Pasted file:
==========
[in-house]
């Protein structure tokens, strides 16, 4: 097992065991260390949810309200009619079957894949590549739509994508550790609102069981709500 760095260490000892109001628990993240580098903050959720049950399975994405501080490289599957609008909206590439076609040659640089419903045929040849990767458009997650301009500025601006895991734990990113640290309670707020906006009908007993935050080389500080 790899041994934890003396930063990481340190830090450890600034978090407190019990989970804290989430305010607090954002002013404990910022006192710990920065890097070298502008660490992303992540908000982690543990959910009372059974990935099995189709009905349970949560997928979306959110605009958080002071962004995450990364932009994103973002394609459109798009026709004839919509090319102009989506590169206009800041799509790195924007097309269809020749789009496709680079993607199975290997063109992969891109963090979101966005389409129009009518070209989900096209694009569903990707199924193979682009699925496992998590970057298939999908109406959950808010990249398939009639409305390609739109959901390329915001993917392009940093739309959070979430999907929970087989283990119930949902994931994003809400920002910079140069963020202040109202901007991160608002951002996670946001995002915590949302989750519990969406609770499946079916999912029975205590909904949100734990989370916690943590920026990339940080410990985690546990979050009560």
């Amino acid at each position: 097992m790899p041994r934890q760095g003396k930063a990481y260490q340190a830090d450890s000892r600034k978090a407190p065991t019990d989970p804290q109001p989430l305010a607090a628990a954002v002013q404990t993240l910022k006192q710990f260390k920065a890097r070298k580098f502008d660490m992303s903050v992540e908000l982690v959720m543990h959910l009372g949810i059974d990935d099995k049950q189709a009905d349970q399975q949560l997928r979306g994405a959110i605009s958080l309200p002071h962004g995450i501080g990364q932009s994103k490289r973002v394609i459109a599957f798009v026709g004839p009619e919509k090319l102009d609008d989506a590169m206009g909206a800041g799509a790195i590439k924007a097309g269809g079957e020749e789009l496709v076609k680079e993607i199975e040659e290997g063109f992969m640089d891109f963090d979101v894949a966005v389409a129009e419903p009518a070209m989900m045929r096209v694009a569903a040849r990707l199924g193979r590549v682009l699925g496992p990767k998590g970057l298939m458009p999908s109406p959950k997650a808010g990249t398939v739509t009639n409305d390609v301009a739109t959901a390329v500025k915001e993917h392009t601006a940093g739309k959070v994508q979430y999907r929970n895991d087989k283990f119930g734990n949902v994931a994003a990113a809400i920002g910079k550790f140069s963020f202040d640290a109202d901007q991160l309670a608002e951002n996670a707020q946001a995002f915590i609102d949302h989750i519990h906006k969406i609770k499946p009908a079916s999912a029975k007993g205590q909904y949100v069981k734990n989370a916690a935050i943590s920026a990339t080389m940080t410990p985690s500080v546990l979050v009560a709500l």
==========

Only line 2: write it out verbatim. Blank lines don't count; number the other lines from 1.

């Protein structure tokens, strides 16, 4: 097992065991260390949810309200009619079957894949590549739509994508550790609102069981709500 760095260490000892109001628990993240580098903050959720049950399975994405501080490289599957609008909206590439076609040659640089419903045929040849990767458009997650301009500025601006895991734990990113640290309670707020906006009908007993935050080389500080 790899041994934890003396930063990481340190830090450890600034978090407190019990989970804290989430305010607090954002002013404990910022006192710990920065890097070298502008660490992303992540908000982690543990959910009372059974990935099995189709009905349970949560997928979306959110605009958080002071962004995450990364932009994103973002394609459109798009026709004839919509090319102009989506590169206009800041799509790195924007097309269809020749789009496709680079993607199975290997063109992969891109963090979101966005389409129009009518070209989900096209694009569903990707199924193979682009699925496992998590970057298939999908109406959950808010990249398939009639409305390609739109959901390329915001993917392009940093739309959070979430999907929970087989283990119930949902994931994003809400920002910079140069963020202040109202901007991160608002951002996670946001995002915590949302989750519990969406609770499946079916999912029975205590909904949100734990989370916690943590920026990339940080410990985690546990979050009560």